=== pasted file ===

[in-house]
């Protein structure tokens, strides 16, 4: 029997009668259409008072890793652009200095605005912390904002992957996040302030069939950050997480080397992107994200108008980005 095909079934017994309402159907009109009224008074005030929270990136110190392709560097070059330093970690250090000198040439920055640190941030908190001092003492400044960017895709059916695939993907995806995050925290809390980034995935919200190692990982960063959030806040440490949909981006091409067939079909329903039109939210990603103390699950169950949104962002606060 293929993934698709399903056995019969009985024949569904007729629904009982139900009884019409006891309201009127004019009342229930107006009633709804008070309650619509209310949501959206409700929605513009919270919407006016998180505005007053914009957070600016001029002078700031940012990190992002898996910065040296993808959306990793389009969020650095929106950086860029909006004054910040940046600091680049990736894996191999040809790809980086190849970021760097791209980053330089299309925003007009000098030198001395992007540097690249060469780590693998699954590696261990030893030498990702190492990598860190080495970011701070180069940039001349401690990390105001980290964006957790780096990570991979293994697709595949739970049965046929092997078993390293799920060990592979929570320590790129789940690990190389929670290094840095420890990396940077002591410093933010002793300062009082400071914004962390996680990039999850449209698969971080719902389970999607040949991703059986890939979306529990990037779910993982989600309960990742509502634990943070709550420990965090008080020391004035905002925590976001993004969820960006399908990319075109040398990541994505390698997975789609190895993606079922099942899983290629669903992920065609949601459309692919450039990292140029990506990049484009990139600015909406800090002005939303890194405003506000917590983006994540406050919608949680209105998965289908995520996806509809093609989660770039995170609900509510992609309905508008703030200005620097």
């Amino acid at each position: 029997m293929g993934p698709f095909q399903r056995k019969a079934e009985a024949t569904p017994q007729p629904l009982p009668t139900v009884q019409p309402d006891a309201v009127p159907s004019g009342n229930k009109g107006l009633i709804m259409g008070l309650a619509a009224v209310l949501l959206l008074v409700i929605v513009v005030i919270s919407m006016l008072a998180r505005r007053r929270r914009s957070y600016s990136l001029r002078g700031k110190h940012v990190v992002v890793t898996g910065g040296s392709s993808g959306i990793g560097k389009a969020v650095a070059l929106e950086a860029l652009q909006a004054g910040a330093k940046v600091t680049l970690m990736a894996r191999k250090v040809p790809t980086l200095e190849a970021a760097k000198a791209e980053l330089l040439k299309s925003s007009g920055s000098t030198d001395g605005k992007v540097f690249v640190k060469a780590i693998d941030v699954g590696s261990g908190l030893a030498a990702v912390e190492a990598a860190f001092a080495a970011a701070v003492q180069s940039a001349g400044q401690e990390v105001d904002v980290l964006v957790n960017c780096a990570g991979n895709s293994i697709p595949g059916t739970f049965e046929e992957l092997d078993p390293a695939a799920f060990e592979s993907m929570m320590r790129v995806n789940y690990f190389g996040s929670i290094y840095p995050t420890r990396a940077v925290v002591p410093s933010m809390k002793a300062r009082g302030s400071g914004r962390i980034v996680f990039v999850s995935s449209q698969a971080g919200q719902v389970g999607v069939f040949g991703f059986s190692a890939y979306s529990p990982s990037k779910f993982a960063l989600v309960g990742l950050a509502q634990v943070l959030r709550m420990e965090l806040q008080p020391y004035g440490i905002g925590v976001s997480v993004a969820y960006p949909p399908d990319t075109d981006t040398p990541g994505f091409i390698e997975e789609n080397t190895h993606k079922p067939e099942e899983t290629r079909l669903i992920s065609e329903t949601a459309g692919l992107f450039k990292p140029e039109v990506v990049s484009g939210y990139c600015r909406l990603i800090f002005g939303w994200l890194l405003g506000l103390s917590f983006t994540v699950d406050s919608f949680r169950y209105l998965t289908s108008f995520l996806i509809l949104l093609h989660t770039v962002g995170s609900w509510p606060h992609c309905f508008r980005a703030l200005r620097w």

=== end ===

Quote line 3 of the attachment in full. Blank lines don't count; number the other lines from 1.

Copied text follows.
């Amino acid at each position: 029997m293929g993934p698709f095909q399903r056995k019969a079934e009985a024949t569904p017994q007729p629904l009982p009668t139900v009884q019409p309402d006891a309201v009127p159907s004019g009342n229930k009109g107006l009633i709804m259409g008070l309650a619509a009224v209310l949501l959206l008074v409700i929605v513009v005030i919270s919407m006016l008072a998180r505005r007053r929270r914009s957070y600016s990136l001029r002078g700031k110190h940012v990190v992002v890793t898996g910065g040296s392709s993808g959306i990793g560097k389009a969020v650095a070059l929106e950086a860029l652009q909006a004054g910040a330093k940046v600091t680049l970690m990736a894996r191999k250090v040809p790809t980086l200095e190849a970021a760097k000198a791209e980053l330089l040439k299309s925003s007009g920055s000098t030198d001395g605005k992007v540097f690249v640190k060469a780590i693998d941030v699954g590696s261990g908190l030893a030498a990702v912390e190492a990598a860190f001092a080495a970011a701070v003492q180069s940039a001349g400044q401690e990390v105001d904002v980290l964006v957790n960017c780096a990570g991979n895709s293994i697709p595949g059916t739970f049965e046929e992957l092997d078993p390293a695939a799920f060990e592979s993907m929570m320590r790129v995806n789940y690990f190389g996040s929670i290094y840095p995050t420890r990396a940077v925290v002591p410093s933010m809390k002793a300062r009082g302030s400071g914004r962390i980034v996680f990039v999850s995935s449209q698969a971080g919200q719902v389970g999607v069939f040949g991703f059986s190692a890939y979306s529990p990982s990037k779910f993982a960063l989600v309960g990742l950050a509502q634990v943070l959030r709550m420990e965090l806040q008080p020391y004035g440490i905002g925590v976001s997480v993004a969820y960006p949909p399908d990319t075109d981006t040398p990541g994505f091409i390698e997975e789609n080397t190895h993606k079922p067939e099942e899983t290629r079909l669903i992920s065609e329903t949601a459309g692919l992107f450039k990292p140029e039109v990506v990049s484009g939210y990139c600015r909406l990603i800090f002005g939303w994200l890194l405003g506000l103390s917590f983006t994540v699950d406050s919608f949680r169950y209105l998965t289908s108008f995520l996806i509809l949104l093609h989660t770039v962002g995170s609900w509510p606060h992609c309905f508008r980005a703030l200005r620097w």